Myanmar: Empowering Sex Workers to Prevent HIV
By Mette Hartmeyer and Sidney Traynham
February 16, 2011—Ma Thaw is a local community activist in Yangon, Myanmar. She uses drama and her network of friends to promote health and reverse discrimination in her community.
Another aspect to her life: She is a sex worker and is living with HIV.
“My positive status is very difficult to disclose to other persons, including my own family, my friends, and people in my community,” states Ma Thaw (whose name has been changed to protect her identity). She is fearful to publicly share her status, because she feels she could be additionally discriminated against and made a further outcast from her community.
After she learned of her status, one of her friends introduced her to a local self-help group to start getting information and education about what it means to live with HIV. The women in this group who welcomed Ma Thaw are part of a larger network of self-help groups linked to the organization, the Myanmar Positive Group (MPG).
“Now I have the chance to come and work here at MPG and get a little training in computers,” explains Ma Thaw after a recent coordination meeting with other self-help group leaders. “Wherever I go, I cannot get a good job because of this stigma and because I don't have an education. Most sex workers have a very low level of education.”
She now helps with HIV prevention training to educate others. “I am a sex worker and I am positive, and I have many experiences of discrimination. So I educate non-positive sex workers about how to protect against HIV,” she shares.
Kathrine Alexandrowiz, the head of programs for CWS Asia Pacific, has been working alongside and supporting MPG for more than a year. She notes, “We can’t necessarily change the exploitation of the sex industry in Myanmar overnight, but we can work directly with those who are most vulnerable in ways that promote dignity, health and safety.”
The network that MPG has created throughout Myanmar is one of the best prevention, awareness and care activities happening in the country, reports Alexandrowiz. “Their reach into communities is an incredible source of hope for people who have nowhere else to turn, particularly when they learn news that will change their life forever,” she shares. The partnership between CWS Asia Pacific and MPG is supported through funding from the United Methodist Committee on Relief (UMCOR).
Through counseling, peer education and workshops, MPG is working to lessen the gap between people living with HIV and medical service providers. The workshops aim to train self-help group members to learn how to manage their own health status as well as that of their friends. They also learn more about the different kinds of treatments and various side effects.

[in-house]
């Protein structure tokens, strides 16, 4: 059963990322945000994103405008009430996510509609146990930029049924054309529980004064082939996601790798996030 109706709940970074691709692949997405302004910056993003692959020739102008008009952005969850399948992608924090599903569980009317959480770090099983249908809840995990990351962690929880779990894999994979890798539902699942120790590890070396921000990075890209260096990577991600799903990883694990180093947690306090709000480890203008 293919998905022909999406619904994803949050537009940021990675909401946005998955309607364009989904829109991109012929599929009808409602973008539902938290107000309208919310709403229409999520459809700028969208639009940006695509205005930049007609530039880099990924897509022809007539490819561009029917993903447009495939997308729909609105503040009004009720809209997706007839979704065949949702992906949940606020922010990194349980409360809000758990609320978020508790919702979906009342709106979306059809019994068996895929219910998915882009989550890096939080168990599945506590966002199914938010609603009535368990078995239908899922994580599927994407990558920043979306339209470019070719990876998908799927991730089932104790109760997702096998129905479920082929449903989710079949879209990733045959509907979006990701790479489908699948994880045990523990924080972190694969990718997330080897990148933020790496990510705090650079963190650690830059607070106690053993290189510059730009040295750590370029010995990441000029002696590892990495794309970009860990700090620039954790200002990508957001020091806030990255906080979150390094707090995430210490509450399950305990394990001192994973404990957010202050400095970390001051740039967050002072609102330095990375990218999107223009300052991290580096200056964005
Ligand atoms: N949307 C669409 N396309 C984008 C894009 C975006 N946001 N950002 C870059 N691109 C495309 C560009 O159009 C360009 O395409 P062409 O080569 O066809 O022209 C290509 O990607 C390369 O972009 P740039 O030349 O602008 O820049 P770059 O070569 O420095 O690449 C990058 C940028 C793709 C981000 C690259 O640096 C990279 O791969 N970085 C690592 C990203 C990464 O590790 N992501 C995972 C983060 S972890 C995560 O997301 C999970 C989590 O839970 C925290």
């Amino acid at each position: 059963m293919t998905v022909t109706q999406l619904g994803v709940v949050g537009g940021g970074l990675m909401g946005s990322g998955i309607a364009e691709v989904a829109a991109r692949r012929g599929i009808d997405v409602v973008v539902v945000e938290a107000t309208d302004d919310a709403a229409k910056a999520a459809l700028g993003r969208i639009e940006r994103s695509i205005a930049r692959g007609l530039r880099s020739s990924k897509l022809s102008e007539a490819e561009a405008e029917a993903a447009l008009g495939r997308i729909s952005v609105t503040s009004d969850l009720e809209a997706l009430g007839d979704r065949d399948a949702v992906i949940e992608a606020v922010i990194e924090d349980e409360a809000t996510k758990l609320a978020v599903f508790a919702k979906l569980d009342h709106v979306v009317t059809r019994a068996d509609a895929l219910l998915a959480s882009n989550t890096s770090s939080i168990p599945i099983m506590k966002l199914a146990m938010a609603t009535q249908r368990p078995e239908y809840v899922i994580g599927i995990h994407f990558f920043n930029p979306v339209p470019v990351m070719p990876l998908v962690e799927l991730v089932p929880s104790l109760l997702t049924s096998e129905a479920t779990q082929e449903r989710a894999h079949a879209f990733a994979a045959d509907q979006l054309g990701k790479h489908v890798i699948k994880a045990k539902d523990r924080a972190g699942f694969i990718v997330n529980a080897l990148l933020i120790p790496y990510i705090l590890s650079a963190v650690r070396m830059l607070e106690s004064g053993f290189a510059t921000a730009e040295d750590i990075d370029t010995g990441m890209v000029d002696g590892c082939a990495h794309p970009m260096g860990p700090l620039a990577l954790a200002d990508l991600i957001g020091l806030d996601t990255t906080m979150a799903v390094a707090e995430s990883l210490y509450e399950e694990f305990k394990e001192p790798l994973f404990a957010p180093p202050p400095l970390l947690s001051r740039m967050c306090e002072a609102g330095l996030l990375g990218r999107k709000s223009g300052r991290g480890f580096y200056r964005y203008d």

With the knowledge and skills that Ma Thaw has gained through MPG, she continues to help her peers with the many challenges that sex workers face in Myanmar. “We discuss how to avoid not using a condom, and the dangers of non-condom use,” she says. Yet she adds that the pressure to not use condoms not only comes from clients, but it also can come from the police.
“Sometimes we are arrested with the evidence of a condom,” notes Ma Thaw. She says that police can use possession of a condom as a sign that someone is a sex worker.
“The only way that we can bring about lasting change is to dramatically increase the awareness of communities,“ says Alexandrowiz. “Our goal is for MPG to continue to empower its group members with knowledge so that they multiply and become local resources among their own families, friends and peers in order to connect people with assistance and decrease the prevalence rate of HIV in Myanmar.”
While living with HIV for the past decade, Ma Thaw has been on antiretroviral drugs for the past four years and is quite healthy today. She remains grateful for the acceptance she has found in her group and the sense of purpose she has to help her peers to prevent the spread of HIV.
Her group is called, Shwe Nyiama, or Golden Sisters.
How You Can Help
You can support projects like these that create education, prevention, treatment and awareness through the United Methodist Global AIDS Fund, UMCOR Advance #982345. Through 20/20: Visioning an AIDS-Free World, a gift of $20 a month until 2020 can stop the transmission of HIV from mother to child, teach young adults about HIV prevention, and feed an HIV-positive person, that enables them to take their medicine and lead a productive life.
Mette Hartmeyer and Sidney Traynham work with CWS Asia Pacific.